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Top 6: March 29th 2023

Canada Safety Council: Sleep Tracks

Top 6: March 29th 2023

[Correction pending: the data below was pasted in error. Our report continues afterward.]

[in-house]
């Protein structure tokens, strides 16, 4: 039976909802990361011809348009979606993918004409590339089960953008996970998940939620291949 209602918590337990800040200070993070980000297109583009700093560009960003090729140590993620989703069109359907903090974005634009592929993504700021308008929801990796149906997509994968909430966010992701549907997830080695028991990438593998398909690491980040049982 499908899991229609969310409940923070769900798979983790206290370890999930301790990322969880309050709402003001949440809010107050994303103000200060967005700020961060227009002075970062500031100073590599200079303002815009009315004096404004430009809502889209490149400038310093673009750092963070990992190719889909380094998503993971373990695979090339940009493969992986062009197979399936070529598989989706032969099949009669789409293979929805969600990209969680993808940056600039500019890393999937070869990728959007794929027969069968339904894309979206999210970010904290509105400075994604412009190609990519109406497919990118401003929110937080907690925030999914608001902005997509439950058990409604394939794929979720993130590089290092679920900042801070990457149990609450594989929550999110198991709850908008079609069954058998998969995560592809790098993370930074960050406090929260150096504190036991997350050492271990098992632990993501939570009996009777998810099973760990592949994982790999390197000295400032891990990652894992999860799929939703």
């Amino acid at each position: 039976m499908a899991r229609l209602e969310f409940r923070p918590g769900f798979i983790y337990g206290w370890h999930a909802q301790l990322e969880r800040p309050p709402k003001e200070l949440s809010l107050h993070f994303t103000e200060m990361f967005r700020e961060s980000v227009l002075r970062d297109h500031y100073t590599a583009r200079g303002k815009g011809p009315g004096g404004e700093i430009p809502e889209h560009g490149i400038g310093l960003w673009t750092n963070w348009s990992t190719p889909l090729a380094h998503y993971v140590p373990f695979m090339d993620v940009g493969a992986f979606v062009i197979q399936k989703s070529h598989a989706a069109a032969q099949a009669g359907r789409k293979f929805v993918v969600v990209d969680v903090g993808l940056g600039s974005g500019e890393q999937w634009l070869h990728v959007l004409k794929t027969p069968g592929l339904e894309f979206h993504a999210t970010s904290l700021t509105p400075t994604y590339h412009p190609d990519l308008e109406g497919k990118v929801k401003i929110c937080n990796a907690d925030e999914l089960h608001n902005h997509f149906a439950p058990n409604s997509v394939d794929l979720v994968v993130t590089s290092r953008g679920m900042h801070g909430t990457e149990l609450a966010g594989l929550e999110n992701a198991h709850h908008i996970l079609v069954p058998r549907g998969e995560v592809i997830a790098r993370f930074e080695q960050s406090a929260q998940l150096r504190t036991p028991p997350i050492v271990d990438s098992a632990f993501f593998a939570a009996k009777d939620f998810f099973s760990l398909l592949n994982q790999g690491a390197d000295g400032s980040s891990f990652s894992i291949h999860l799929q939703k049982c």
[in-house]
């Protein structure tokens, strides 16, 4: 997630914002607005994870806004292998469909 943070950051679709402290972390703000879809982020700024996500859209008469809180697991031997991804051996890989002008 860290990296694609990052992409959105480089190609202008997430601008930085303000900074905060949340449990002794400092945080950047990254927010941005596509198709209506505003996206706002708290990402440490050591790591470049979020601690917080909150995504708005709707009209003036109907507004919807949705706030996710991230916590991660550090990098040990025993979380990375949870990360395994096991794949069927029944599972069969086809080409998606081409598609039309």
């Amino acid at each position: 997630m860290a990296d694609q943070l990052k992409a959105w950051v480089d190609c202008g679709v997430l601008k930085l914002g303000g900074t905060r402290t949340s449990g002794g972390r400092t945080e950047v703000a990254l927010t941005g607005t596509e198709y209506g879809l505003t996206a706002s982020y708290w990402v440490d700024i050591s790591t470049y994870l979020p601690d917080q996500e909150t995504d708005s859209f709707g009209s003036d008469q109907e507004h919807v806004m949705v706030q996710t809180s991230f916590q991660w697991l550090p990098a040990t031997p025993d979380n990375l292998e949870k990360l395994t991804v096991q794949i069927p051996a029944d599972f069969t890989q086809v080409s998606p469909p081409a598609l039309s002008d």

If you’re like most Canadians, then you may not be aware that 21% of all road crashes in Canada are caused by tiredness. Despite the facts, many drivers still don’t take the risk seriously – thinking the road isn’t powerful enough to put them to sleep. To change this, the Canada Safety Council and TAXI has launched Sleep Tracks, a unique initiative that proves how sleep-inducing Canada's roads can be by turning them into a free aural sleep aid. The Sleep Tracks soundscapes serve as a crucial reminder of the tranquil nature of the road and its impact on driving safety. It emphasises that driving a vehicle while not entirely awake can lead to catastrophic consequences, especially in high-risk areas of Canadian highways that may not be closely monitored for safe driving. As an advocate of road safety, the Canada Safety Council urges all drivers to prioritise adequate rest breaks and refrain from driving while fatigued to guarantee the well-being of everyone on the road. Sleep Tracks has been tailored to three different provinces in Canada, including Ontario, British Columbia, and Alberta, using different sounds and backdrops to provide an authentic experience for each region. Listeners using the Ontario soundtrack will drift off to a 660-kilometer stretch that includes the 401 Highway, while the BC version highlights the turbulent Coquihalla Highway as part of its 731-kilometer journey. And the 809-kilometer Alberta inspired sleep aid takes listeners to the notoriously dangerous Highway 63. Sleep Tracks is just one of the many programs and initiatives offered by the Canada Safety Council. These programs include nationally recognised driver training courses such as the Defensive Driving Course, the Professional Driving Improvement Course, and the Gearing Up Motorcycle Training Program. The campaign kicks off on Spotify and Apple on March 20th, and will appear in digital, social, late-night TV and on the Canada Safety Council’s owned channels over the next several months. All media is targeted to hit people at bedtime (9pm-2am).

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